vestigial


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vestigial

[və′stij·ē·əl]
(biology)
Of, being, or resembling a vestige.
McGraw-Hill Dictionary of Scientific & Technical Terms, 6E, Copyright © 2003 by The McGraw-Hill Companies, Inc.
References in periodicals archive ?
The Vestigial Nematic State had been predicted by theorists but there was no experimental evidence.
In my opinion, the 'peacekeeping' thing is vestigial. Much like the bayonet.
"The forelegs are extremely enlarged, whereas mid- and hind legs are reduced to small, possibly vestigial remnants," according to the study.
Basal half of movable chelal finger with 5 or more rounded, partially fused, vestigial teeth, without canals, on raised lamina 5 Basal half of movable chelal finger with only 1 rounded, vestigial teeth, without canal, on weak lamina O.
There were also some 308 carbines converted and 300 rifles were made using Model 1874 actions, which do not have the vestigial pellet priming setup of the earlier gun.
We commend the state for currently taking a close look at the goliath situation, as well as reviewing the status of other popular species such as spotted seatrout which still lingers along with a vestigial commercial season.
It also has to come clean on its relations with Iran and Qatar: Any lingering or vestigial links to Tehran or Doha will attract scorn and anger from the Gulf Cooperation Council.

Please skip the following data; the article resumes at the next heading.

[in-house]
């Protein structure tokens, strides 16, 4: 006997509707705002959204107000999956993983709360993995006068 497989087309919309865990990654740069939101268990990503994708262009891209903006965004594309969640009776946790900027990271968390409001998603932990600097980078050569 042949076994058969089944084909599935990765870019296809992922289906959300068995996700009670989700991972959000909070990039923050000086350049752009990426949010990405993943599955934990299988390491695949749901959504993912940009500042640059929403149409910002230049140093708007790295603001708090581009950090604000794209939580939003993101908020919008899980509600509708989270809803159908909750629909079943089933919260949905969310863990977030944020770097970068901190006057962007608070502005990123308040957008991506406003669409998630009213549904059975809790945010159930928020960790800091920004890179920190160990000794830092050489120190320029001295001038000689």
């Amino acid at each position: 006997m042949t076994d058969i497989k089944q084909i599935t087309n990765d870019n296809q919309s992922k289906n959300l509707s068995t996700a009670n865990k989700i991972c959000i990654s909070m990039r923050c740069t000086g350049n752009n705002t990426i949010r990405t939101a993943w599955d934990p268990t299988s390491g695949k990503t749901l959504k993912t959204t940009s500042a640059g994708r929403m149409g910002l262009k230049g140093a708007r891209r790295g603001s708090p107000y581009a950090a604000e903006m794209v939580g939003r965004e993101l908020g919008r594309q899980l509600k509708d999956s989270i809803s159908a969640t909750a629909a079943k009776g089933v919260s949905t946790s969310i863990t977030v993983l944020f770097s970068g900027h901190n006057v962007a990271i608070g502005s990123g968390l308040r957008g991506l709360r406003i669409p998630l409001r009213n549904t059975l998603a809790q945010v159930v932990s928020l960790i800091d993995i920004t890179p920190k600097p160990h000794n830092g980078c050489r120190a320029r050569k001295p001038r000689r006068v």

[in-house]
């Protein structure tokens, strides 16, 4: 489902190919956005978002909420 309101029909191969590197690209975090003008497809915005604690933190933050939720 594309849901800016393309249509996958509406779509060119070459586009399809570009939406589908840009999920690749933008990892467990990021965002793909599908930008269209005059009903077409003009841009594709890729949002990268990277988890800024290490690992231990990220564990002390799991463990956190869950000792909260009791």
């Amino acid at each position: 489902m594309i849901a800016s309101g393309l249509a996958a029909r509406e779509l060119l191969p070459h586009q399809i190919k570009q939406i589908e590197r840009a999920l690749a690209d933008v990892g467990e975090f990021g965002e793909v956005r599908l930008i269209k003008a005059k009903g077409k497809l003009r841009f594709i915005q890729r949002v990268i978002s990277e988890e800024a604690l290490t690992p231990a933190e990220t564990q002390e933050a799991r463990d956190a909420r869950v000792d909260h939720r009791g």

The vermouth quotient, once so important to the drink, had been reduced so dramatically that it was practically a vestigial organ - the martini's appendix, if you will.
Previously, we reported investigations into such trends in the topics of vestigial structures (as mainstream scientists understand them), biological degeneration (as CS practitioners understand it), (6) and beneficial mutations.
Nuclear war -- or some other event leaving behind the scars of radioactivity -- has left traces of dystopia everywhere, from their dog, who bears a vestigial third set of paws, to the Geiger counter that indicates whether the mutated animals in the area are safe for consumption.
In England during the 16th and 17th centuries, he contends, Petrarchan subjectivities were articulated in the vernacular poetic medium that, to a tangible degree, retained traces of medieval structures of discourse and selfhood, and vestigial fragments of medieval poetic imagination can be uncovered in the poetry of English Petrarchans from Thomas Wyatt to Shakespeare.
The result is an included vestigial remnant of a diamniotic monochorionic twin that is located within the body of the otherwise normally developed twin.